"You know," my wife said, chewing thoughtfully, "nothing else I eat today will taste this good." We were sitting at the counter of Sofi's Crepes on 333 North Charles Street in Baltimore, Maryland, throwing ourselves a little gastronomic party – and that statement pretty much summed up the experience.
Having heard the name mentioned often enough on Midday with Dan Rodricks, we decided to check things out first hand, and were so far from disappointed we forgot what the word meant. The food, service, and atmosphere instantly made it one of my favorite places to eat in the city.
A crepe, for the uninitiated, is a sort of thin pancake, which is filled with all manner of sweet or savory foods (kind of like a French burrito). Until this week, the only place I thought to get a good one was Paris. Sofi's now makes two places, since with my first bite I was back in the Latin Quarter.
I ordered the Kevin Bacon (turkey, bacon, cheese, and tomatoes with Thousand Island Sauce), while my wife had The Motz (mozzarella, fresh basil, and tomato with cracked pepper & olive oil). The ingredients were so powerfully fresh that each flavor became distinct within the whole. A masterful herb grower, my wife was so struck by the basil she swore they were keeping a plant in the café.
The menu is divided into two categories: savory and sweet.
On the one hand are choices like BBQ shredded pork and cheddar cheese, sliced turkey, pesto mayonnaise and cranberry chutney, or bacon, avocado, tomato, and sour cream.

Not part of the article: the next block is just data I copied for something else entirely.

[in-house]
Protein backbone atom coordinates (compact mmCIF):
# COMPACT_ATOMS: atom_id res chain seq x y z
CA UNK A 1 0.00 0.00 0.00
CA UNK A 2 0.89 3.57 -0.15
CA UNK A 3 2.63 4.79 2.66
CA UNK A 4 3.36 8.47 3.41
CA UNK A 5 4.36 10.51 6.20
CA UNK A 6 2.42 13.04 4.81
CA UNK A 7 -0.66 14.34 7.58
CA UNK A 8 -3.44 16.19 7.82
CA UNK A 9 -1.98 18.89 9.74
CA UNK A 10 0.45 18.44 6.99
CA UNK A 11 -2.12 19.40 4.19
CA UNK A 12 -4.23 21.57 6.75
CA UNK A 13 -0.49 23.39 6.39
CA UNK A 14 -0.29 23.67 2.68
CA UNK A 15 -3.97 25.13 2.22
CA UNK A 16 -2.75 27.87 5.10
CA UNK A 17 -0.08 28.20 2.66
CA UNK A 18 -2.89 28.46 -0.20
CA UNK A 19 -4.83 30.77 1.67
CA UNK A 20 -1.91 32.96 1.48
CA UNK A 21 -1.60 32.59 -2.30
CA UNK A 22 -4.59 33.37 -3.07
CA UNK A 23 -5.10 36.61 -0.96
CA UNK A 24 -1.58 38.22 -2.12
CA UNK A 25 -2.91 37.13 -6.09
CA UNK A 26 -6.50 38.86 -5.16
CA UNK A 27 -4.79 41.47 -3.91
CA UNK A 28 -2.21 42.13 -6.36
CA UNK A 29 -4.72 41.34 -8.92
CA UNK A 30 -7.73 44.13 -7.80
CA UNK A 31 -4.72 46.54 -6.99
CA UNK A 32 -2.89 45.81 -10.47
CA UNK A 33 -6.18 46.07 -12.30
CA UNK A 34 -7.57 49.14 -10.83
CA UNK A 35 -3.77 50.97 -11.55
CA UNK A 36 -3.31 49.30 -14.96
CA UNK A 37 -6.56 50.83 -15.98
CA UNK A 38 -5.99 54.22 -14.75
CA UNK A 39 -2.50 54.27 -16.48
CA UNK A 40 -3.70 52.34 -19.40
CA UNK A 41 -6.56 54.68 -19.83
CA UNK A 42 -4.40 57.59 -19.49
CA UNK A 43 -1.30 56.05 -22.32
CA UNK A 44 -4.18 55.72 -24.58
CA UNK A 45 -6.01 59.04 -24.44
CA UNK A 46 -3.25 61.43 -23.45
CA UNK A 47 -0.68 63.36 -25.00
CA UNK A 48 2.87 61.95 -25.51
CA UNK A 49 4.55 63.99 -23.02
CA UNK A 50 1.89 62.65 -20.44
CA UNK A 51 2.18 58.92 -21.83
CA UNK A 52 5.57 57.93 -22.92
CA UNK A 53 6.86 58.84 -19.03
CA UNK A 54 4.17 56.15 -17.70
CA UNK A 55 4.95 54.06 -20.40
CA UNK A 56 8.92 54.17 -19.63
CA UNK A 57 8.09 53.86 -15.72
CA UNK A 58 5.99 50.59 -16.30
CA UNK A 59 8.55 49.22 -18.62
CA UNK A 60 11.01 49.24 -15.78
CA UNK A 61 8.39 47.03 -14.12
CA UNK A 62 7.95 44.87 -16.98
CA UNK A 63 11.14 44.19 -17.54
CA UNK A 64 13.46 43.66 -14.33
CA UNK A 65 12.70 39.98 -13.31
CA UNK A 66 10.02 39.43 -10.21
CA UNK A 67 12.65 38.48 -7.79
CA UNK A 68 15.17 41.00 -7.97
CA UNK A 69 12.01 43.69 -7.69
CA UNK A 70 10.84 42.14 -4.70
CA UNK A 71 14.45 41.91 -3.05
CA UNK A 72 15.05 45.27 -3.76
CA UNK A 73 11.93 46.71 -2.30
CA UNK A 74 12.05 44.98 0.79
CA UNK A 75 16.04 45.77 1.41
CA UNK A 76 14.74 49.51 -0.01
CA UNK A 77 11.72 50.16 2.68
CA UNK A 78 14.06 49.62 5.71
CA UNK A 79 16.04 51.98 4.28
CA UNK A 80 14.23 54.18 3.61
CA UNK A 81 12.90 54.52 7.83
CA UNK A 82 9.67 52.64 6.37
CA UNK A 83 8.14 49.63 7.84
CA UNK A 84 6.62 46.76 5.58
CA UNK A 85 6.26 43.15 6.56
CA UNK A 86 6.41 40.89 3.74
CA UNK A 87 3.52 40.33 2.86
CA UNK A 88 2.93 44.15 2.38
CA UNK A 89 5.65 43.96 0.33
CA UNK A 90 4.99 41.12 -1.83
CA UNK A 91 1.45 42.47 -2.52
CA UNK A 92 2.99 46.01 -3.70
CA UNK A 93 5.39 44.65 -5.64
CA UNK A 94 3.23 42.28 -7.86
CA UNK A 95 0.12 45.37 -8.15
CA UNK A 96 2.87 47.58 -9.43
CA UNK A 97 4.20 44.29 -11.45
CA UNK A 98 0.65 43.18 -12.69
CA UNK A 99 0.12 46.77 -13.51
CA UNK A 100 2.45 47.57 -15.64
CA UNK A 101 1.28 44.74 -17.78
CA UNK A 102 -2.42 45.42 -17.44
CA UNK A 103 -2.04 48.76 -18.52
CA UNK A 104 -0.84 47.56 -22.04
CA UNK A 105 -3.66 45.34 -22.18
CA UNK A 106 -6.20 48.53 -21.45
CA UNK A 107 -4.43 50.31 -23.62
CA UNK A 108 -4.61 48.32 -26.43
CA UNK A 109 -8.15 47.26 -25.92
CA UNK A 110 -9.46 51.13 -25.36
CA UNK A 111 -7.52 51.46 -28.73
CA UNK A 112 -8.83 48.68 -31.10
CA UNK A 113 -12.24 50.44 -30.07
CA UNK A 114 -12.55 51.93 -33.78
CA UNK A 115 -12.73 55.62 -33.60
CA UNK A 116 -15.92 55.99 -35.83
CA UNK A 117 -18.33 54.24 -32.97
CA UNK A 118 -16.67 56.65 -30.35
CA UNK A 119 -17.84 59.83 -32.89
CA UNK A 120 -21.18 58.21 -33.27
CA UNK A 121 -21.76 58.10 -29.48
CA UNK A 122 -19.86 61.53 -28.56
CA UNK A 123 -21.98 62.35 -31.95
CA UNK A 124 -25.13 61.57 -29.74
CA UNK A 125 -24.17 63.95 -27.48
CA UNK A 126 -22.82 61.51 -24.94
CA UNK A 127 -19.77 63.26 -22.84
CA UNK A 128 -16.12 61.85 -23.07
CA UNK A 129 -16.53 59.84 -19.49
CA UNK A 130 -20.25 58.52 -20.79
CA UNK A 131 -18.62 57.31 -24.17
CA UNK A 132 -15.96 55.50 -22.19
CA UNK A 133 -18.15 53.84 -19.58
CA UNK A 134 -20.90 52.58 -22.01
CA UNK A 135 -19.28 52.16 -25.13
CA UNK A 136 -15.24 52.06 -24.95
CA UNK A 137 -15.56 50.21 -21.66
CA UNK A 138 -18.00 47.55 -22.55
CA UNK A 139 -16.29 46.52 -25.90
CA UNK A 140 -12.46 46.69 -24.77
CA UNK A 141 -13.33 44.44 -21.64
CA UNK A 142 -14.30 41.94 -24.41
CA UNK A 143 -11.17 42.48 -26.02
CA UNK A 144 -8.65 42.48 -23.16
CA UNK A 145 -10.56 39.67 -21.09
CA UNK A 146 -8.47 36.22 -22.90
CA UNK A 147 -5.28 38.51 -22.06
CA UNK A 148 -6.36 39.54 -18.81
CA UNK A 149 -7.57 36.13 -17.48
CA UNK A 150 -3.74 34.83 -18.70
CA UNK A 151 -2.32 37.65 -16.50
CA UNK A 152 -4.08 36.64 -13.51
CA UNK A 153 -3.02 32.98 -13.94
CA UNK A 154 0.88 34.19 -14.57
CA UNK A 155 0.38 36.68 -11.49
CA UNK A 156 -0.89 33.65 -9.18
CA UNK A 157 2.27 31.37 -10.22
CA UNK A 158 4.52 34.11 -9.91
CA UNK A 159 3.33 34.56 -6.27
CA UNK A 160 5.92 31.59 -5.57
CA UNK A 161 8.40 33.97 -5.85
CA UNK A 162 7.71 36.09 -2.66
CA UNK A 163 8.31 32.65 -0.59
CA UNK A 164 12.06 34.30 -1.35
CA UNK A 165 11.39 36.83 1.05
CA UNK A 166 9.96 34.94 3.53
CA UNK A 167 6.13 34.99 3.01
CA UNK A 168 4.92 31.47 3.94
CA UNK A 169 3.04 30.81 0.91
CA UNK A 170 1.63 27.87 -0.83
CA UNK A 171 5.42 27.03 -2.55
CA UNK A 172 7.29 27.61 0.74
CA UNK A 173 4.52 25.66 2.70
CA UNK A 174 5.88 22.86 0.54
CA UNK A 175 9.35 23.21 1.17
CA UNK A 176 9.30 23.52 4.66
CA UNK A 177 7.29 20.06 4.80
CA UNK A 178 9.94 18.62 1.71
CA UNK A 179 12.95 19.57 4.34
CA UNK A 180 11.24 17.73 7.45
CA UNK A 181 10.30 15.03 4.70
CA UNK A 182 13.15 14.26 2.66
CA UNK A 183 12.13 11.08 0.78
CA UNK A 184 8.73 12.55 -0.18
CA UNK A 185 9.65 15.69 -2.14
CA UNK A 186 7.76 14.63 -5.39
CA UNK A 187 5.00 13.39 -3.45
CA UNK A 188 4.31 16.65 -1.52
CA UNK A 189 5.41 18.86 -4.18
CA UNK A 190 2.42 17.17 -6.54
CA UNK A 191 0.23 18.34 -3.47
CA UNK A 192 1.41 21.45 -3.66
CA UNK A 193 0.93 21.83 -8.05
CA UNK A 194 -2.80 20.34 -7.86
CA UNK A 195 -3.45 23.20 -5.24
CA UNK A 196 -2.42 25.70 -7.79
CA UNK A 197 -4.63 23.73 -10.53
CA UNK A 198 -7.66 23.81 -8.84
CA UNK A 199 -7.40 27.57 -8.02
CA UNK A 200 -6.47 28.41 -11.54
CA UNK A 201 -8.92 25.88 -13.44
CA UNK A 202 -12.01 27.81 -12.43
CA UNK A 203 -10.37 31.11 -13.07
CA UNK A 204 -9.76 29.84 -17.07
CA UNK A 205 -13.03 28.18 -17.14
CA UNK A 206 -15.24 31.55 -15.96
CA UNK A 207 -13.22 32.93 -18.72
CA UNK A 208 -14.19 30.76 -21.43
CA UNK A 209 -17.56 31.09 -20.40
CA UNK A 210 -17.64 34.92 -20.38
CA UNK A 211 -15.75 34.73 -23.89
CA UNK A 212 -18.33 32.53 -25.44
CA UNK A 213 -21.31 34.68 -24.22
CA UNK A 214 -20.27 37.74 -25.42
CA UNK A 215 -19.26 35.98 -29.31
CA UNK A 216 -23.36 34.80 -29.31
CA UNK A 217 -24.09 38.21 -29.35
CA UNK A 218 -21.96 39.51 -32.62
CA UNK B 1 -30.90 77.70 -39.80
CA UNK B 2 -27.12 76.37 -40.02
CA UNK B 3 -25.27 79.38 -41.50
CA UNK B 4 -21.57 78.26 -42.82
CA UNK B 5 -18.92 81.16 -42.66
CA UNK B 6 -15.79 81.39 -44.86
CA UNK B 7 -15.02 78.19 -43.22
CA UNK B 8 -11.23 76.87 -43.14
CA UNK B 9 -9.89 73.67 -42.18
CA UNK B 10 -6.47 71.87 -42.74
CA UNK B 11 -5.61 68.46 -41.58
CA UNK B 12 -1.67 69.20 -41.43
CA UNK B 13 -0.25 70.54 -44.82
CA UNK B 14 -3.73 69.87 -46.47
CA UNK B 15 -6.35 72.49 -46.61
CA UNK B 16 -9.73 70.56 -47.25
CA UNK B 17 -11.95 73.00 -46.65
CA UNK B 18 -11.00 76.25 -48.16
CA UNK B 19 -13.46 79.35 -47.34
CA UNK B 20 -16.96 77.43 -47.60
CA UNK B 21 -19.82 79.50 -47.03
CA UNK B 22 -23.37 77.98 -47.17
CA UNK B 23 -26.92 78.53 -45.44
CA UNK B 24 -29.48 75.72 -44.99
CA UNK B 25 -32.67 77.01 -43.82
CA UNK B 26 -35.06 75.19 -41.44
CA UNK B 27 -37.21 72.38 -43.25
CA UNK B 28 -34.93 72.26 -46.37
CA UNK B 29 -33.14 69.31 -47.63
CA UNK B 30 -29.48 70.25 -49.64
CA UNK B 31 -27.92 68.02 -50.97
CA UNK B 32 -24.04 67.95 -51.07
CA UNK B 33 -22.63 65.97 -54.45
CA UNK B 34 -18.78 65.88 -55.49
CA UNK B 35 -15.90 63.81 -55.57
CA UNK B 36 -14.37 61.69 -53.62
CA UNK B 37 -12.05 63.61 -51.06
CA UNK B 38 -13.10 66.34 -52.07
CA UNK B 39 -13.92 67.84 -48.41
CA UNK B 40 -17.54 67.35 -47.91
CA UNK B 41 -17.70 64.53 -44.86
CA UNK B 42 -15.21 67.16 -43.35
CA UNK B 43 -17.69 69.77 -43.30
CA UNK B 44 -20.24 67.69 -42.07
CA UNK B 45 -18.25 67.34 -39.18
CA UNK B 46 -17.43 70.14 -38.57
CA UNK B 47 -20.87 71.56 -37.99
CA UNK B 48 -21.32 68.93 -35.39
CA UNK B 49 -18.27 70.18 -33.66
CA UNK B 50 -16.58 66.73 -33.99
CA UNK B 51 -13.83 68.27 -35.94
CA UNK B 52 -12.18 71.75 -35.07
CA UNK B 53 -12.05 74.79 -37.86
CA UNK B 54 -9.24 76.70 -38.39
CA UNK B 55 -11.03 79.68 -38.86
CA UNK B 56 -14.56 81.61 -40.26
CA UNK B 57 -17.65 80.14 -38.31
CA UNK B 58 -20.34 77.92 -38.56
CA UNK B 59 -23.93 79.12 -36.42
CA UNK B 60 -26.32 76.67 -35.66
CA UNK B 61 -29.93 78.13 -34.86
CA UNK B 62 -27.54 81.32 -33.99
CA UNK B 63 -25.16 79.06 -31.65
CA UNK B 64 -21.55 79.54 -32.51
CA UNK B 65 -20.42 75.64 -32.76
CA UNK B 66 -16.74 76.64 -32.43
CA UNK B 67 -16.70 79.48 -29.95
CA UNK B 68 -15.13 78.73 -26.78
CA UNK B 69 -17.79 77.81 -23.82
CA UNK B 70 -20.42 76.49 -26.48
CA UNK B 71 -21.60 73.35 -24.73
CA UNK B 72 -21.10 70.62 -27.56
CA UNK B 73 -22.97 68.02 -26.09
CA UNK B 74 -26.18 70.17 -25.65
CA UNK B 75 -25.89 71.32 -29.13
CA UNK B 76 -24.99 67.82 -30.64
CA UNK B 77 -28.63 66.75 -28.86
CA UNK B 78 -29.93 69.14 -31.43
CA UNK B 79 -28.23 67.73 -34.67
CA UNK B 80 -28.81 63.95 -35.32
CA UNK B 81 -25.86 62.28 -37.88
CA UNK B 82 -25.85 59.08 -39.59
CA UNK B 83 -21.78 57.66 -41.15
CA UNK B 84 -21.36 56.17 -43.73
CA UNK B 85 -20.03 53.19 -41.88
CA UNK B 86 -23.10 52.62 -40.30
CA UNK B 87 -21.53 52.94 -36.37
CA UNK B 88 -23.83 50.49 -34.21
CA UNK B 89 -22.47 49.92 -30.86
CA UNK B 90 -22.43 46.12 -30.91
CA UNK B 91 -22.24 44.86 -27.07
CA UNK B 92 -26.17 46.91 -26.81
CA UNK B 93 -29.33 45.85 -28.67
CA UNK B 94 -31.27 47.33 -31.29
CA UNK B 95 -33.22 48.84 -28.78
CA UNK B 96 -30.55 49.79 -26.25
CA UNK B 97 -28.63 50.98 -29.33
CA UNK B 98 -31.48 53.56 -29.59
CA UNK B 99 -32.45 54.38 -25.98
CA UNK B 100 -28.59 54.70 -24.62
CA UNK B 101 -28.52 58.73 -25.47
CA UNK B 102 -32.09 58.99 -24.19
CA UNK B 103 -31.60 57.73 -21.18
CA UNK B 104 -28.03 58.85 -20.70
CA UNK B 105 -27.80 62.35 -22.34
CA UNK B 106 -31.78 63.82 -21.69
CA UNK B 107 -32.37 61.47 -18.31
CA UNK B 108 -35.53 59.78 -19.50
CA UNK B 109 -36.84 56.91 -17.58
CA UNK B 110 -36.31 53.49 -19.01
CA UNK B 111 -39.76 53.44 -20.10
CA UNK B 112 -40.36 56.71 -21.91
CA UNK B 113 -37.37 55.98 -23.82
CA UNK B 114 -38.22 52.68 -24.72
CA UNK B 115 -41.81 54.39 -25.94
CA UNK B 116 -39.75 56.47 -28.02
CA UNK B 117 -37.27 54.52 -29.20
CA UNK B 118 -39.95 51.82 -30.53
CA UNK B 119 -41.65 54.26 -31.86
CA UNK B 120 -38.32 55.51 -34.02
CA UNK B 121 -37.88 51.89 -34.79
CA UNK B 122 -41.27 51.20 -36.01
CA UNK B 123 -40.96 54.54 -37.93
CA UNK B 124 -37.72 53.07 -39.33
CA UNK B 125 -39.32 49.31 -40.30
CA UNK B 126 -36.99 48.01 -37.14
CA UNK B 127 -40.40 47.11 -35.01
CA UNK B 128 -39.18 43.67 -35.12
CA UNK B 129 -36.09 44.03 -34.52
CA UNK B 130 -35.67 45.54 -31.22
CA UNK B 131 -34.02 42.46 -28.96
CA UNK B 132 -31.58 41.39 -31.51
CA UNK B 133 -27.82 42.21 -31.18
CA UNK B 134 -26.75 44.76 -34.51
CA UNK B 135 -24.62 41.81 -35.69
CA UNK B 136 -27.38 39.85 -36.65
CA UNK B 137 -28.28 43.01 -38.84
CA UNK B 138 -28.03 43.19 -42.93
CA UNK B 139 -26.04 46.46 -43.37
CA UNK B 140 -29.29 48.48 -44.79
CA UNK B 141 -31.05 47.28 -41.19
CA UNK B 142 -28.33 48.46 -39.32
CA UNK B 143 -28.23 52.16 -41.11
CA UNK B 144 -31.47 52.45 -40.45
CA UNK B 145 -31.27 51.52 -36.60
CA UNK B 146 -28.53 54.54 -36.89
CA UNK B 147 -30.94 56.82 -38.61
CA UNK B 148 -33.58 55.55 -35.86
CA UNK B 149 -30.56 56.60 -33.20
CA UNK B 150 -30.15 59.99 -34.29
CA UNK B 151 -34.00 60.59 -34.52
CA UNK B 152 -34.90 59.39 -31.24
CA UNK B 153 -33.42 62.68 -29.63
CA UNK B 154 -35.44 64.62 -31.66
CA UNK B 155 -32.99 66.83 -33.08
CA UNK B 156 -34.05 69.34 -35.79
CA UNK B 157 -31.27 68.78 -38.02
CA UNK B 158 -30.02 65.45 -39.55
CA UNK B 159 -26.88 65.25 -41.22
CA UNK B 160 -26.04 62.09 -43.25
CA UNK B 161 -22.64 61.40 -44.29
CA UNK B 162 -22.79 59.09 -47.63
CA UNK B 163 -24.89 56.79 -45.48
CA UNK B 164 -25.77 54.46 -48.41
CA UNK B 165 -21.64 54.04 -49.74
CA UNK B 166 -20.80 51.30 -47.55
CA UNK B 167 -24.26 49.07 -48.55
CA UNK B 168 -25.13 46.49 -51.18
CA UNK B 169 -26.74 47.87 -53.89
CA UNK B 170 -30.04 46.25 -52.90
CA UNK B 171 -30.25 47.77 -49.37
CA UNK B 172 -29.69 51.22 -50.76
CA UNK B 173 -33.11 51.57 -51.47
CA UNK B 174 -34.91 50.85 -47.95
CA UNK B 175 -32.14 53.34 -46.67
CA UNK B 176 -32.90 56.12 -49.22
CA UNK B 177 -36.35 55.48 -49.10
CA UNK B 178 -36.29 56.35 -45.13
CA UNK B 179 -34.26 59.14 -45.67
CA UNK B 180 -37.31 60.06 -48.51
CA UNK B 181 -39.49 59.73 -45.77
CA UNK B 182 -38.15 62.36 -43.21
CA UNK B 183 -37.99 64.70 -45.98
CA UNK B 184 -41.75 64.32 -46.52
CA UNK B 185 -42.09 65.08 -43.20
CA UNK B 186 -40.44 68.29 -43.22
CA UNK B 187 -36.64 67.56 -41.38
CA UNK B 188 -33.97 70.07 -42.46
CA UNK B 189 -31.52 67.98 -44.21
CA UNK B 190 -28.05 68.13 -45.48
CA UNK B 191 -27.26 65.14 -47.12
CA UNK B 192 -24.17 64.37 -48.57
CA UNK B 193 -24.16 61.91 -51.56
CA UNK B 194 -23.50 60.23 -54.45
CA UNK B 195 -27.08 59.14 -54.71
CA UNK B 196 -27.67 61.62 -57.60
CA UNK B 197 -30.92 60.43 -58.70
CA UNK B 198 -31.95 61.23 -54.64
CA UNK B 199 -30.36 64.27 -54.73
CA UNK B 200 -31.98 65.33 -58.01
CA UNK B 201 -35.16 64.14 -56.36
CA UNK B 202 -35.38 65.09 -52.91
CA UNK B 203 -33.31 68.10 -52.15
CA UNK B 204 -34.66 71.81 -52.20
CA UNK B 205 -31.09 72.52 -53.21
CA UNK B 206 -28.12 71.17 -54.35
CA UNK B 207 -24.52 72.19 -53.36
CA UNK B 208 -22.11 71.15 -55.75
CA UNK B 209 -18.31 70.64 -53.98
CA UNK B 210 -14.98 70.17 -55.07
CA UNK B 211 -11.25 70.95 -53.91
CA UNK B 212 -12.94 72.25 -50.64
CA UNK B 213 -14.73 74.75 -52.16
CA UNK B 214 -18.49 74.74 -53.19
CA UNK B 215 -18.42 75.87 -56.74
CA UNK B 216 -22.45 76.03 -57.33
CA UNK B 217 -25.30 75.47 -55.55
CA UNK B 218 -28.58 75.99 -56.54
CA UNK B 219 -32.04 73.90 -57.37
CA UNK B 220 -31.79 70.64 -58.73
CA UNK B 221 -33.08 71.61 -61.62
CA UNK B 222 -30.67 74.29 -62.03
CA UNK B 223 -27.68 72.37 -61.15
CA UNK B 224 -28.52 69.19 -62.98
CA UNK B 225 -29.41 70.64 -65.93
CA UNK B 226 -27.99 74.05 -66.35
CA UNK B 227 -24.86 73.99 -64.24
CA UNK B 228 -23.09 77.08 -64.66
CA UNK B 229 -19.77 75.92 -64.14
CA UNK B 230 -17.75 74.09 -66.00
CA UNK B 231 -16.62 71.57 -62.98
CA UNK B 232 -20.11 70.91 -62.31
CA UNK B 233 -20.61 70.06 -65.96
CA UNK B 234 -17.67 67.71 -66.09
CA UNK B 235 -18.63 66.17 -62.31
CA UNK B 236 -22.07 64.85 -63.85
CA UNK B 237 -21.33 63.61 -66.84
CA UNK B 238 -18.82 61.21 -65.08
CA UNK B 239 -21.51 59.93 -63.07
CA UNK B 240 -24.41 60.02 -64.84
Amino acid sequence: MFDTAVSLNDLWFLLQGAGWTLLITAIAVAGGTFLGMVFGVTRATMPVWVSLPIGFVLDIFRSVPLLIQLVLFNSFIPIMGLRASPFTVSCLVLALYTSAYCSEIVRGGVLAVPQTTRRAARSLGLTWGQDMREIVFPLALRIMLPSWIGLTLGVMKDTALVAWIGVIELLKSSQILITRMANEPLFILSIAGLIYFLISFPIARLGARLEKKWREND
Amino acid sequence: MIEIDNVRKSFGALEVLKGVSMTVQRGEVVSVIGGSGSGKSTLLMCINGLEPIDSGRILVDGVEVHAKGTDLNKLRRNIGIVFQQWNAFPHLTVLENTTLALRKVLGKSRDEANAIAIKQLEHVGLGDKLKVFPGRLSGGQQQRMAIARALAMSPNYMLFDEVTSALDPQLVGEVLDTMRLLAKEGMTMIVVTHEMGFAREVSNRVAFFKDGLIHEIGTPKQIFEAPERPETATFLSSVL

The softer side, meanwhile, presents options like The Bananarama: banana, granola, honey, and peanut butter; The Turtle: caramel, chocolate, and nuts; and S'mores: chocolate, melted marshmallows, and graham cracker crumbs.
If none of these options strikes your fancy, there's always the build-your-own option. Watching the ladies at Sofi's work, however, made it eminently clear this was a don't-try-this-at-home situation.
The location on North Charles is one small room with a U-shaped red counter and matching stools. In the center of the U are three crepieres — large round heating plates designed specifically for making deliciousness — and most of the ingredients. The batter is poured, worked into a thin skin with wooden tools, and topped with ingredients. Even though I watched closely, I missed the step where they added the fresh squeezed awesomeness. The hands that folded and wrapped our crepes were clearly well trained and well practiced.
Crepes run between $4 and $8 at either of the two locations. The one we visited is entered through the Women's Industrial Exchange store or the side door on Pleasant Street. They are also at 1723 N. Charles Street, next door to the Charles Theater. Plans are in the works for an Annapolis waterfront shop as well. For more information on what will no doubt become a perfectly pleasant habit, visit their website.
As I went through my day, I kept returning to what my wife said about nothing else tasting as good. As usual, she was right. In fact, even days later, this is heartbreakingly true.Powered by Sidelines